Loving the plateau (DW#887)

Yesterday we talked about how the process of self-growth involves many plateaus. And since we will inevitably be spending time on plateaus, it makes sense that we enjoy them.

And that can only happen if we stay focused on the process, and enjoy the journey rather than be obsessed with the destination.

Leonard says: "Goals are important. But they exist in the future, beyond the pale of the sensory realm. Practice, the path of mastery, exists only in the present. You can see it, hear it, smell it, feel it. To love the plateau is to love the eternal now, to enjoy the inevitable spurts of progress and the fruits of accomplishment, then serenely to accept the new plateau that waits just beyond them. To love the plateau is to love what is most essential and enduring in your life."

Process, process, process. That is all we have control over and all that we can do in the present.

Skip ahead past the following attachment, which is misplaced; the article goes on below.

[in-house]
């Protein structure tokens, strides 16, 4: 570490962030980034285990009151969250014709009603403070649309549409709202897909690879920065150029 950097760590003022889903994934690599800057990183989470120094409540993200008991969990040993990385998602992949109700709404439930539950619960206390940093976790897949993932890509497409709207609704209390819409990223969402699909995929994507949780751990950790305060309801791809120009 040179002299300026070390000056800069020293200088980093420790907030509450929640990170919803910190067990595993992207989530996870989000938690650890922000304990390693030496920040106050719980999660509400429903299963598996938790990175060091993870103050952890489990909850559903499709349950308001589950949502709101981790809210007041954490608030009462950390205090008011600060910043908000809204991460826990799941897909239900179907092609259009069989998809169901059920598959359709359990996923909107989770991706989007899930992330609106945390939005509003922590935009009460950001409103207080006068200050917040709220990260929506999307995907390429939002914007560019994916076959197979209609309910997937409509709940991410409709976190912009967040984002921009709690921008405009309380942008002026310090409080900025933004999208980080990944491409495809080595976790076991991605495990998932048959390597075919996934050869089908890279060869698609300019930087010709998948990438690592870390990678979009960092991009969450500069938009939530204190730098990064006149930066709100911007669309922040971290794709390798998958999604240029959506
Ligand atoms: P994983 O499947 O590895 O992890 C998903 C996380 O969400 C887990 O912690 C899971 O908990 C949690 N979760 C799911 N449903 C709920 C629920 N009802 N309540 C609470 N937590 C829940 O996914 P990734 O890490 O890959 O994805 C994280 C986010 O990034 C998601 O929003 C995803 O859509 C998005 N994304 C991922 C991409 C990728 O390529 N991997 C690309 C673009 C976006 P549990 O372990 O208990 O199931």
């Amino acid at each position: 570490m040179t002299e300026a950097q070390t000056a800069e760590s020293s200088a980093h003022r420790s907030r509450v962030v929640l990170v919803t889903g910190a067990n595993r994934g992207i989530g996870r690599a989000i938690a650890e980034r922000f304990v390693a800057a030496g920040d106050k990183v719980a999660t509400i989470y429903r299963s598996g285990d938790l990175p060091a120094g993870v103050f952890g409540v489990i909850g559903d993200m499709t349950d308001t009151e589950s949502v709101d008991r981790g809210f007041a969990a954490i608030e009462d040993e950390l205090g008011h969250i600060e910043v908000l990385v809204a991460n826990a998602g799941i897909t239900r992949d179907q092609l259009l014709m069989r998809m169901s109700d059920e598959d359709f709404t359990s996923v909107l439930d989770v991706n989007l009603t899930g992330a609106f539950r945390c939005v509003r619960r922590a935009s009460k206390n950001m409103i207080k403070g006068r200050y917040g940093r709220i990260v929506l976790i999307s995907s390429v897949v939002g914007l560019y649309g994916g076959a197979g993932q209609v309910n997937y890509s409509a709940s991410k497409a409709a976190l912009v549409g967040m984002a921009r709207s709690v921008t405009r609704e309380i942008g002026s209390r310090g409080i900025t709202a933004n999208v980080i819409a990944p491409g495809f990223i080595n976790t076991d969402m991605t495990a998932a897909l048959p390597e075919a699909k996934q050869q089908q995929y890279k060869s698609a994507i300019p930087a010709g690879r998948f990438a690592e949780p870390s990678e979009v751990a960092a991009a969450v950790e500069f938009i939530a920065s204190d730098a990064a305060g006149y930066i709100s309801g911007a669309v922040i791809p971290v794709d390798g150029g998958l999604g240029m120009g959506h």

Leonard says that he learnt to enjoy the plateaus of his own aikido practice—the moment when he found himself thinking: "Oh boy. Another plateau. Good. I can just stay on it and keep practicing. Sooner or later, there’ll be another spurt." "It was one of the warmest moments on my journey.", he adds.

Again, goals are an important part of the journey, but to achieve self-growth and mastery, we MUST learn to love the plateaus—those times when we may or may not be seeing external rewards but when we can revel in the subtler joy of doing our best moment to moment to moment.

And in the long-run, to paraphrase Viktor Frankl, success will follow us precisely because we had forgotten to think about it.

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